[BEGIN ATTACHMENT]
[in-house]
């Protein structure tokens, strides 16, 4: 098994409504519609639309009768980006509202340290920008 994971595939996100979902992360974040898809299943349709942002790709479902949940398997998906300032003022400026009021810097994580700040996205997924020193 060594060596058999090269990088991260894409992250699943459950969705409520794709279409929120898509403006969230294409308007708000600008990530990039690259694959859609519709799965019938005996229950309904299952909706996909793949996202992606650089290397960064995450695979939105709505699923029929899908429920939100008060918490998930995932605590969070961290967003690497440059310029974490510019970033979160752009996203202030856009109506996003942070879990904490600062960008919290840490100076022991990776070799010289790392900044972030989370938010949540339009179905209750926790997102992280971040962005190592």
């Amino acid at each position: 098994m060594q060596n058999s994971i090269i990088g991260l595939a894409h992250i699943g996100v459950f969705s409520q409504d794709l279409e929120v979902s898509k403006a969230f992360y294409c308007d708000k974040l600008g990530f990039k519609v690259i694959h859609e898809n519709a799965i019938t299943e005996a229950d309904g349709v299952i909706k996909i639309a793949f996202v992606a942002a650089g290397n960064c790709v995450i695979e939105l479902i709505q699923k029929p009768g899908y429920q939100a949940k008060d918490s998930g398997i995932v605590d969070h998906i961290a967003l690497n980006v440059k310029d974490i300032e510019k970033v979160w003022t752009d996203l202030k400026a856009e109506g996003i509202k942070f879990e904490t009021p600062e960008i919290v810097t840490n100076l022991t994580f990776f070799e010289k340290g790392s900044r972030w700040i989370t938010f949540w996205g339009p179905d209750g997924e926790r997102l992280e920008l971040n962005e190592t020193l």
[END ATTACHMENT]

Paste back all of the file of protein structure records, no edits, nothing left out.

[in-house]
């Protein structure tokens, strides 16, 4: 098994409504519609639309009768980006509202340290920008 994971595939996100979902992360974040898809299943349709942002790709479902949940398997998906300032003022400026009021810097994580700040996205997924020193 060594060596058999090269990088991260894409992250699943459950969705409520794709279409929120898509403006969230294409308007708000600008990530990039690259694959859609519709799965019938005996229950309904299952909706996909793949996202992606650089290397960064995450695979939105709505699923029929899908429920939100008060918490998930995932605590969070961290967003690497440059310029974490510019970033979160752009996203202030856009109506996003942070879990904490600062960008919290840490100076022991990776070799010289790392900044972030989370938010949540339009179905209750926790997102992280971040962005190592």
């Amino acid at each position: 098994m060594q060596n058999s994971i090269i990088g991260l595939a894409h992250i699943g996100v459950f969705s409520q409504d794709l279409e929120v979902s898509k403006a969230f992360y294409c308007d708000k974040l600008g990530f990039k519609v690259i694959h859609e898809n519709a799965i019938t299943e005996a229950d309904g349709v299952i909706k996909i639309a793949f996202v992606a942002a650089g290397n960064c790709v995450i695979e939105l479902i709505q699923k029929p009768g899908y429920q939100a949940k008060d918490s998930g398997i995932v605590d969070h998906i961290a967003l690497n980006v440059k310029d974490i300032e510019k970033v979160w003022t752009d996203l202030k400026a856009e109506g996003i509202k942070f879990e904490t009021p600062e960008i919290v810097t840490n100076l022991t994580f990776f070799e010289k340290g790392s900044r972030w700040i989370t938010f949540w996205g339009p179905d209750g997924e926790r997102l992280e920008l971040n962005e190592t020193l």